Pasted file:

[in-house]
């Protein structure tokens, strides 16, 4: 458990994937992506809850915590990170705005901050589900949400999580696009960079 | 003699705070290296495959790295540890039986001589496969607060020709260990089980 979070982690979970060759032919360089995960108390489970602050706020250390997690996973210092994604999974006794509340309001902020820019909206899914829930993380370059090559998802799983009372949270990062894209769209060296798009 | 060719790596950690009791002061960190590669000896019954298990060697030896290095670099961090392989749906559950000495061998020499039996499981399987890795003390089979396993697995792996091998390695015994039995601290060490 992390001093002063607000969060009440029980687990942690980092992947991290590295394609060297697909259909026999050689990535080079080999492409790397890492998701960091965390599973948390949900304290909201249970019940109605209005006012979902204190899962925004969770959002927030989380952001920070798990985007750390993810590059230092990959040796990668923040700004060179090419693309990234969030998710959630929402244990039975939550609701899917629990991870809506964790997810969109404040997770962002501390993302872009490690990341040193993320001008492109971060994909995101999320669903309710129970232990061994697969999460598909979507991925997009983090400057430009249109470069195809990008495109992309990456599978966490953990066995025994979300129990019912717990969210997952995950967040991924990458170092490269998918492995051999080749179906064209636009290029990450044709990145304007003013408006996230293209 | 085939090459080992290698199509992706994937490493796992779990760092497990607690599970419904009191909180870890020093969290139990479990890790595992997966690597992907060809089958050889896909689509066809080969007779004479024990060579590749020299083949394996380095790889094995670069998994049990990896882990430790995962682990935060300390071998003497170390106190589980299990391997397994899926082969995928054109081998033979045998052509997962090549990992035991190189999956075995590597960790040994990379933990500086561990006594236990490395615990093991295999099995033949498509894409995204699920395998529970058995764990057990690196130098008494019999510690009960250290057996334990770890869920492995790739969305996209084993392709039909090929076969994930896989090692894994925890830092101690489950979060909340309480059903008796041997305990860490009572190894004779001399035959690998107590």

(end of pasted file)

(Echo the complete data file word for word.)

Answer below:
[in-house]
């Protein structure tokens, strides 16, 4: 458990994937992506809850915590990170705005901050589900949400999580696009960079 | 003699705070290296495959790295540890039986001589496969607060020709260990089980 979070982690979970060759032919360089995960108390489970602050706020250390997690996973210092994604999974006794509340309001902020820019909206899914829930993380370059090559998802799983009372949270990062894209769209060296798009 | 060719790596950690009791002061960190590669000896019954298990060697030896290095670099961090392989749906559950000495061998020499039996499981399987890795003390089979396993697995792996091998390695015994039995601290060490 992390001093002063607000969060009440029980687990942690980092992947991290590295394609060297697909259909026999050689990535080079080999492409790397890492998701960091965390599973948390949900304290909201249970019940109605209005006012979902204190899962925004969770959002927030989380952001920070798990985007750390993810590059230092990959040796990668923040700004060179090419693309990234969030998710959630929402244990039975939550609701899917629990991870809506964790997810969109404040997770962002501390993302872009490690990341040193993320001008492109971060994909995101999320669903309710129970232990061994697969999460598909979507991925997009983090400057430009249109470069195809990008495109992309990456599978966490953990066995025994979300129990019912717990969210997952995950967040991924990458170092490269998918492995051999080749179906064209636009290029990450044709990145304007003013408006996230293209 | 085939090459080992290698199509992706994937490493796992779990760092497990607690599970419904009191909180870890020093969290139990479990890790595992997966690597992907060809089958050889896909689509066809080969007779004479024990060579590749020299083949394996380095790889094995670069998994049990990896882990430790995962682990935060300390071998003497170390106190589980299990391997397994899926082969995928054109081998033979045998052509997962090549990992035991190189999956075995590597960790040994990379933990500086561990006594236990490395615990093991295999099995033949498509894409995204699920395998529970058995764990057990690196130098008494019999510690009960250290057996334990770890869920492995790739969305996209084993392709039909090929076969994930896989090692894994925890830092101690489950979060909340309480059903008796041997305990860490009572190894004779001399035959690998107590």